Surrounded by his family, Michael Cox was sworn in as the Boston Police Department’s (BPD) 44th commissioner on August 15 on City Hall Plaza.
On July 13, Mayor Michelle Wu announced that Cox, a Boston native, was selected to be the next BPD commissioner. Cox had served for 30 years on the BPD before becoming the Chief of Police in Ann Arbor, Michigan.
Retired BPD Superintendent Lisa Holmes hosted the swearing-in ceremony, and an invocation was provided by Pastor Arthur T. Gerald, Jr. The benediction was provided by Father John Connolly.
Wu began her remarks by talking about her first conversation with Cox, which she said she does not recall. It was during her first City Council campaign on a softball field in West Roxbury, where Cox was “just a dad watching his kid’s softball game,” Wu said.
“The first real conversation that we had, that I remember, was during the interview for this job, and immediately, I had a feeling settle in my chest that we might have done the impossible.”
Wu said that she had been told it was “impossible” to find a commissioner that had everything the community and the selection committee was looking for.
“But at the end of the day, Michael Cox is used to proving that more is possible,” she said.
She continued, “I am proud that today, a boy from Roxbury is going to serve as the commissioner of the Boston Police Department; first and finest in the country.”
Wu said that during her nine months in office, she has “already seen the incredible range of what our BPD officers are called to do day in and day out,” and that the goal is to ensure all Boston communities are included.
During his remarks, Cox praised Wu and her leadership, as well as her “commitment” to the city’s residents. He also thanked former police commissioners and his family.
“To come home and be able to lead in this department in this city, to come to a place where I grew up, where I was raised, where I was an officer, where I raised my family; this is an incredible opportunity,” he said. “And with all great opportunities comes great responsibility, and I look forward to making sure I live up to that responsibility.”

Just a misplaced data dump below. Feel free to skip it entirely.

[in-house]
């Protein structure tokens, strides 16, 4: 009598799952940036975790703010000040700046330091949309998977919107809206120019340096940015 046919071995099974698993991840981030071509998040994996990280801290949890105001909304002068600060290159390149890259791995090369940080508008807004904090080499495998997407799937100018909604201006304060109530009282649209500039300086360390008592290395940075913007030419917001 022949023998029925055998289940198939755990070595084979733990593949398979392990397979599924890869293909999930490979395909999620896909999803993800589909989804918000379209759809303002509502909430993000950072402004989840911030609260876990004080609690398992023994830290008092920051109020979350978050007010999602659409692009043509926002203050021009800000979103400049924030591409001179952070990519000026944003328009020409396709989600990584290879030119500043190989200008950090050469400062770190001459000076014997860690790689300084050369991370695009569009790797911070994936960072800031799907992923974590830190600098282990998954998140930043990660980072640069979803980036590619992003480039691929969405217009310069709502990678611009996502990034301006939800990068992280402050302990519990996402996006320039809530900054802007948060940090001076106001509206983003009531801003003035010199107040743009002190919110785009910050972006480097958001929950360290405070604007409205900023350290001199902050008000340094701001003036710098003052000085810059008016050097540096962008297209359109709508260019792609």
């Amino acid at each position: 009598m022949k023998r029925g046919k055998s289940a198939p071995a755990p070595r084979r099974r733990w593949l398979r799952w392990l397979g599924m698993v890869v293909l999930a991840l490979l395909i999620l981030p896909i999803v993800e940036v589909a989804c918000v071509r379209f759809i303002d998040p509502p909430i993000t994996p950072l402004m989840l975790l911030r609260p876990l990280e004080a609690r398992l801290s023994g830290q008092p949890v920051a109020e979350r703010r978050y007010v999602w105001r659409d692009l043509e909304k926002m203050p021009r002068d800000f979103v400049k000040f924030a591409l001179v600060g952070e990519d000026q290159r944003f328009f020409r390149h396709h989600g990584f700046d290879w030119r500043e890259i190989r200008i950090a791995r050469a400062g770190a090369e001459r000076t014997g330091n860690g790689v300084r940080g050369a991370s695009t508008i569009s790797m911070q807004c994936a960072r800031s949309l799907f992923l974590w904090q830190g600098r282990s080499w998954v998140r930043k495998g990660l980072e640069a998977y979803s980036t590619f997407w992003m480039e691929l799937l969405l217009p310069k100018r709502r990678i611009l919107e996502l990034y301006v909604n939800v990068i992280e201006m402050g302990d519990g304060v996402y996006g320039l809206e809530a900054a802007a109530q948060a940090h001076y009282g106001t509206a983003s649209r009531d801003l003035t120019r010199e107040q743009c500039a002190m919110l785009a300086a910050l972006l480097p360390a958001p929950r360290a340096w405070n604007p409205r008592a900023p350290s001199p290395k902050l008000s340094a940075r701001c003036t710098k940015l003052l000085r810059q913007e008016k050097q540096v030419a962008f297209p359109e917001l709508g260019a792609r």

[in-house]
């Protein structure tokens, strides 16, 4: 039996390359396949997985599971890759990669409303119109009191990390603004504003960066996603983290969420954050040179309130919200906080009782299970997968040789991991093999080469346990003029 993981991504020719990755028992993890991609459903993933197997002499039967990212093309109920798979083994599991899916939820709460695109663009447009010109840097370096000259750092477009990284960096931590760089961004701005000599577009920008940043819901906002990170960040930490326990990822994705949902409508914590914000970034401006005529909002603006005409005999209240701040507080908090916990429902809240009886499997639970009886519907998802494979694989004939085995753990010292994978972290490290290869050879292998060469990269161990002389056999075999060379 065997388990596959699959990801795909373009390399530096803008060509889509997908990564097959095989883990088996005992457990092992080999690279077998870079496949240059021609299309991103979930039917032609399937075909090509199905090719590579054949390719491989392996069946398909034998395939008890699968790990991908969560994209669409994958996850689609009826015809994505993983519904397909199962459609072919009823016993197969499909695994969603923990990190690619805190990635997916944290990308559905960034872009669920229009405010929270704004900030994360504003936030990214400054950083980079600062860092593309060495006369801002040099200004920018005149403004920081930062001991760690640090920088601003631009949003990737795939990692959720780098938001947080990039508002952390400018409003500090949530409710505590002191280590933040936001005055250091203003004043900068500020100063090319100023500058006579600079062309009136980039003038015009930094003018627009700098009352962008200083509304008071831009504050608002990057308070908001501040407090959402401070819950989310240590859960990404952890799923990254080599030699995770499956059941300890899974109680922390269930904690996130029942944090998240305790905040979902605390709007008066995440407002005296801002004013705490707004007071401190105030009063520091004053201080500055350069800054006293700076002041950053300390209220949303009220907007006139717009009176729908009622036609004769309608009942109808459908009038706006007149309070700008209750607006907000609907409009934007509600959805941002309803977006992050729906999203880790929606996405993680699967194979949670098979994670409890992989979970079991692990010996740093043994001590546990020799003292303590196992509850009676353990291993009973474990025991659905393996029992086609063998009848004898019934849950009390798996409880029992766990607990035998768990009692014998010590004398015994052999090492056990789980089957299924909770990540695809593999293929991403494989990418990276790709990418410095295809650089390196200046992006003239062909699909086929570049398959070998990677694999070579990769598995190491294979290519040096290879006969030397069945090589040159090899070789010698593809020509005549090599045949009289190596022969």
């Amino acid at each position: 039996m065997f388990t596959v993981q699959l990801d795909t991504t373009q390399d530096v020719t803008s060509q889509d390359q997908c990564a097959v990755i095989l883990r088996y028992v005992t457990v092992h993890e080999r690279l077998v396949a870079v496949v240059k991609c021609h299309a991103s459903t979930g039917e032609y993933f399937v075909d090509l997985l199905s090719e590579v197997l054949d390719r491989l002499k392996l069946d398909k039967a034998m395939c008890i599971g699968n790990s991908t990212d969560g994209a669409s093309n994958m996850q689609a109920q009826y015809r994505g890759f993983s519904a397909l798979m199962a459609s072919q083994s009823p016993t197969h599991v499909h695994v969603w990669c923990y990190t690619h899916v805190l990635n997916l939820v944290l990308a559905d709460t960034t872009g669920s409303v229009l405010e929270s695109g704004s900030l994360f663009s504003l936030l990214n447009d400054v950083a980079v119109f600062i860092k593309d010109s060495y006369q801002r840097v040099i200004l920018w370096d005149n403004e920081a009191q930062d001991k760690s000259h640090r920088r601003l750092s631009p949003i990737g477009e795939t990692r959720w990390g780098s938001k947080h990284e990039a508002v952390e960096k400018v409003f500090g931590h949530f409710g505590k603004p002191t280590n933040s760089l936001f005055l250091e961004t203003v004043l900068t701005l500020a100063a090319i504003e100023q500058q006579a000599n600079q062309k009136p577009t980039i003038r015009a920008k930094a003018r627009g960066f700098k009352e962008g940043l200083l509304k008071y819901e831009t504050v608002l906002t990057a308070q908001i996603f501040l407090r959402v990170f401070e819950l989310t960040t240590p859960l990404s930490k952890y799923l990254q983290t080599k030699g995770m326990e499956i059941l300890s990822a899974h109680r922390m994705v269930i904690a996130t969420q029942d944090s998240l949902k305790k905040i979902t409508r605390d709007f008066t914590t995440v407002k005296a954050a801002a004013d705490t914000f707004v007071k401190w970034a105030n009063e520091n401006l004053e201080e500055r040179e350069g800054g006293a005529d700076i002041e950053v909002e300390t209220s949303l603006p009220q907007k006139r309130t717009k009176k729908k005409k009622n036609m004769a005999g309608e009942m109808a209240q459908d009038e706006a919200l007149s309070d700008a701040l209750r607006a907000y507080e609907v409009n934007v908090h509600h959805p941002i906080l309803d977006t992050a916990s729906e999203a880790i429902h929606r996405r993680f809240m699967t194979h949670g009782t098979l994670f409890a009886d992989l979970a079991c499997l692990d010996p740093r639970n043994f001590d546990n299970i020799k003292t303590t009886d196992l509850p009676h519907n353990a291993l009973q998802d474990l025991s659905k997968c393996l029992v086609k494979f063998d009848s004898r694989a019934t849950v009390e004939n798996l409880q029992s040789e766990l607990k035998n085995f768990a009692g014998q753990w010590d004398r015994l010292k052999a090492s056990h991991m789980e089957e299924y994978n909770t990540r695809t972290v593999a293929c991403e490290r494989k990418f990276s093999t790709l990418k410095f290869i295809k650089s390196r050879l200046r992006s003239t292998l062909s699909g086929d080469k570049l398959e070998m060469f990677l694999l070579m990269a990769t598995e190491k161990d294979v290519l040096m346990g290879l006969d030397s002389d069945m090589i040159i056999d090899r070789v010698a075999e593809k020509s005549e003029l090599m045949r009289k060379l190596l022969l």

He continued, “Those in law enforcement enter policing to serve the community, but we have to reimagine how we do that in the world we’re living in today. We have to actively engage with the community, because in order for us to be successful, that’s the path to get there.”
When Cox was announced as the new commissioner last month, he spoke of community inclusion and getting feedback from the community in his remarks. He said he feels it’s important to listen to the residents of Boston and what they need from the police department.
On Monday, he reiterated that sentiment and said that the department aims to support its officers and other members of the department by providing the tools they require “to be successful and safe.”
Additionally, he said that the BPD will “hold each member of the department accountable for what we ask them to do. Most importantly, we will support them as they meet the community where they are.”
Cox said that during the selection process when the city held community listening sessions, the majority of feedback indicated that residents want “transparency, accountability, procedural justice, [and] equity and inclusion.”
He said, “in our path forward, these will be the heart of everything that we’re going to try to do with the police department.”
As one of the oldest cities in the country, Cox said that Boston’s police department “has, from time to time, failed…” but has gotten back up and looked for ways to move ahead.
“We are in a different time right now, and I’mm quite confident that we will meet the challenge ahead of us,” Cox said.
In July, Cox said that he was a “victim of unconstitutional policing” in 1995, but still remained a member of the police force because he wanted to make a difference.
The Associated Press reported that in 1995, Cox was working undercover as a plainclothes officer in the BPD’s gang unit. Cox was about to grab a shooting suspect, the article reports, when he was “struck from behind.” The article continues, “he was kicked and punched by fellow officers, suffering head injuries and kidney damage.”
The article also said that an injury report states that Cox slipped on ice, “causing him to fall and crack his head.”
Cox said, “I worked to change policing since that incident occurred, and I will continue to do all I can do to make sure that no Black or Brown person, or any individual, no matter what their gender identity or race, is a victim of any kind of unconstitutional policing.”
He praised the work of BPD officers and said that “this is a day full of hope. We’re going to try to reimagine the police. We’re going to be better, we’re going to be stronger, we’re going to build off the strengths of every individual that works there, both sworn and civilian.”
Cox was optimistic in his remarks and expressed his belief in the department and in the City of Boston.
“As we move forward, we promise that we’re going to try to be truly equitable and inclusive,” he said. “We’ll work to ensure that the department looks like the communities we serve, so we can always police in a community-friendly way.”